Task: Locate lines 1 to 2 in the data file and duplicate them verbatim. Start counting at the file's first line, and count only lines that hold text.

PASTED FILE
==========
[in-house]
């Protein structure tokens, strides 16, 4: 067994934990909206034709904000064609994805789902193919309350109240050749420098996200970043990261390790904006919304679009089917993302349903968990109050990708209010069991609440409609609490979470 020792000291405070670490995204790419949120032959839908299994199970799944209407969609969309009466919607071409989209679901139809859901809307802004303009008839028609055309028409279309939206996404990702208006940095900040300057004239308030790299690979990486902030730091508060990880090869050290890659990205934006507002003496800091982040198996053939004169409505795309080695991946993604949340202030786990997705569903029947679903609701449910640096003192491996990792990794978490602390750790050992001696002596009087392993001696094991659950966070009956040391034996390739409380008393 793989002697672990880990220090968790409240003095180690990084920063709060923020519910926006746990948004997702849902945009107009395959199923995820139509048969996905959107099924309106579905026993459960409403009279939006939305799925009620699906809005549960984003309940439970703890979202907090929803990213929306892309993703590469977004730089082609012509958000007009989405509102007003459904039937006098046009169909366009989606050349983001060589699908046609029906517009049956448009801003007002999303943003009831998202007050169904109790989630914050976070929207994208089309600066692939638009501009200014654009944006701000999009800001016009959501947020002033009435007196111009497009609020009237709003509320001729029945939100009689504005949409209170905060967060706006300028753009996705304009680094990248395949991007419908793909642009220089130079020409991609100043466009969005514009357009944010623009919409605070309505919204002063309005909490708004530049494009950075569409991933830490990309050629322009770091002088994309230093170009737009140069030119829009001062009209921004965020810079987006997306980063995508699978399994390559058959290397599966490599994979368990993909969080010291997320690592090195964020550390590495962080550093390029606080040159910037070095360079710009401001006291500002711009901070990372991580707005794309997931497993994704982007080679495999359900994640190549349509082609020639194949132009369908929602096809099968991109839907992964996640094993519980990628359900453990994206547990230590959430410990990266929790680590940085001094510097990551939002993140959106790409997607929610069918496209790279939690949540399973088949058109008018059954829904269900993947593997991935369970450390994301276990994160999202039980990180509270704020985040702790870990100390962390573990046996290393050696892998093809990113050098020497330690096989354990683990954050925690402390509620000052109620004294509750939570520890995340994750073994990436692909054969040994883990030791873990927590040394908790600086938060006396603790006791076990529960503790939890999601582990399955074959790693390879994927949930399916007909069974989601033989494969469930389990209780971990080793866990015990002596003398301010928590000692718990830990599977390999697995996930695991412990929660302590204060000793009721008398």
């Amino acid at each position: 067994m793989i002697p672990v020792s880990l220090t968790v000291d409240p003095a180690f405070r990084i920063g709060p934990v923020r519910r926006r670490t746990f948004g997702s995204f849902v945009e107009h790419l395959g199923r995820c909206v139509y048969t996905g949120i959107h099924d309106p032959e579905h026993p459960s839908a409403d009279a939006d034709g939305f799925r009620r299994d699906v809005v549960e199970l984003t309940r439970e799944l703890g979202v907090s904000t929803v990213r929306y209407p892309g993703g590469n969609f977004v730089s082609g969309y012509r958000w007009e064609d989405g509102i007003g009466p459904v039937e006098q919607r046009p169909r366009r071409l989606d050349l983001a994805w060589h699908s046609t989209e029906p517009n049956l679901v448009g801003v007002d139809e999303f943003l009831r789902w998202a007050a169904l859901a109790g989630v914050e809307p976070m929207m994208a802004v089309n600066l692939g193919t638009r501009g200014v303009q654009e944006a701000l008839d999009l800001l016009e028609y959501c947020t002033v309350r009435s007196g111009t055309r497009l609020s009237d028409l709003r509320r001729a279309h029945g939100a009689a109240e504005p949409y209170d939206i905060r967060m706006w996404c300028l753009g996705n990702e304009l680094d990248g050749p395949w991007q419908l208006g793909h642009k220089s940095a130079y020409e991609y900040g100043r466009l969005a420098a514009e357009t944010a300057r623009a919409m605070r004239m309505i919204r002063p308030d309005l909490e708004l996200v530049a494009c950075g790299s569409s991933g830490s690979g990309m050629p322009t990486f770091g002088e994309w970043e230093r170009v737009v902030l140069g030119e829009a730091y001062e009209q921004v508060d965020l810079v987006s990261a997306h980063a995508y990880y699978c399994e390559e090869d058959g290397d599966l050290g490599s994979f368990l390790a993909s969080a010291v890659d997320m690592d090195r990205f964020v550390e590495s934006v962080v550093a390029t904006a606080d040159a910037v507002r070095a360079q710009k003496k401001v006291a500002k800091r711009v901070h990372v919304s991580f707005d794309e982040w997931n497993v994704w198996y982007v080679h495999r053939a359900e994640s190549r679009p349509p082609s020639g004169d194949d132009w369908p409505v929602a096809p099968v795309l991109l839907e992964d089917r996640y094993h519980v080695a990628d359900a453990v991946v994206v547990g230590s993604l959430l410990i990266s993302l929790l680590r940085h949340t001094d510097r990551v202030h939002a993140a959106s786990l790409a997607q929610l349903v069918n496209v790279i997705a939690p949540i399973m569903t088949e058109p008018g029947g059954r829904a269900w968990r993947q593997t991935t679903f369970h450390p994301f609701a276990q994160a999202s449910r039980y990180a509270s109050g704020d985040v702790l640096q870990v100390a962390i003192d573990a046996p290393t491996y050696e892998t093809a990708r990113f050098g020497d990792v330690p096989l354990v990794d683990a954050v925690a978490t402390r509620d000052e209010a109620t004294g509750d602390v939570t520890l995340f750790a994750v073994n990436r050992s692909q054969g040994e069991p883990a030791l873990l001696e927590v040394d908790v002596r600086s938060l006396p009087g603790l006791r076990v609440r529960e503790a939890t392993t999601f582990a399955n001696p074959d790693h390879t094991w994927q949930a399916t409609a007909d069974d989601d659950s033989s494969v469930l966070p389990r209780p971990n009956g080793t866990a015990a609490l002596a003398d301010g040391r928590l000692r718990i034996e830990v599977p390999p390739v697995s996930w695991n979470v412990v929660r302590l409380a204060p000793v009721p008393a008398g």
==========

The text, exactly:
[in-house]
């Protein structure tokens, strides 16, 4: 067994934990909206034709904000064609994805789902193919309350109240050749420098996200970043990261390790904006919304679009089917993302349903968990109050990708209010069991609440409609609490979470 020792000291405070670490995204790419949120032959839908299994199970799944209407969609969309009466919607071409989209679901139809859901809307802004303009008839028609055309028409279309939206996404990702208006940095900040300057004239308030790299690979990486902030730091508060990880090869050290890659990205934006507002003496800091982040198996053939004169409505795309080695991946993604949340202030786990997705569903029947679903609701449910640096003192491996990792990794978490602390750790050992001696002596009087392993001696094991659950966070009956040391034996390739409380008393 793989002697672990880990220090968790409240003095180690990084920063709060923020519910926006746990948004997702849902945009107009395959199923995820139509048969996905959107099924309106579905026993459960409403009279939006939305799925009620699906809005549960984003309940439970703890979202907090929803990213929306892309993703590469977004730089082609012509958000007009989405509102007003459904039937006098046009169909366009989606050349983001060589699908046609029906517009049956448009801003007002999303943003009831998202007050169904109790989630914050976070929207994208089309600066692939638009501009200014654009944006701000999009800001016009959501947020002033009435007196111009497009609020009237709003509320001729029945939100009689504005949409209170905060967060706006300028753009996705304009680094990248395949991007419908793909642009220089130079020409991609100043466009969005514009357009944010623009919409605070309505919204002063309005909490708004530049494009950075569409991933830490990309050629322009770091002088994309230093170009737009140069030119829009001062009209921004965020810079987006997306980063995508699978399994390559058959290397599966490599994979368990993909969080010291997320690592090195964020550390590495962080550093390029606080040159910037070095360079710009401001006291500002711009901070990372991580707005794309997931497993994704982007080679495999359900994640190549349509082609020639194949132009369908929602096809099968991109839907992964996640094993519980990628359900453990994206547990230590959430410990990266929790680590940085001094510097990551939002993140959106790409997607929610069918496209790279939690949540399973088949058109008018059954829904269900993947593997991935369970450390994301276990994160999202039980990180509270704020985040702790870990100390962390573990046996290393050696892998093809990113050098020497330690096989354990683990954050925690402390509620000052109620004294509750939570520890995340994750073994990436692909054969040994883990030791873990927590040394908790600086938060006396603790006791076990529960503790939890999601582990399955074959790693390879994927949930399916007909069974989601033989494969469930389990209780971990080793866990015990002596003398301010928590000692718990830990599977390999697995996930695991412990929660302590204060000793009721008398």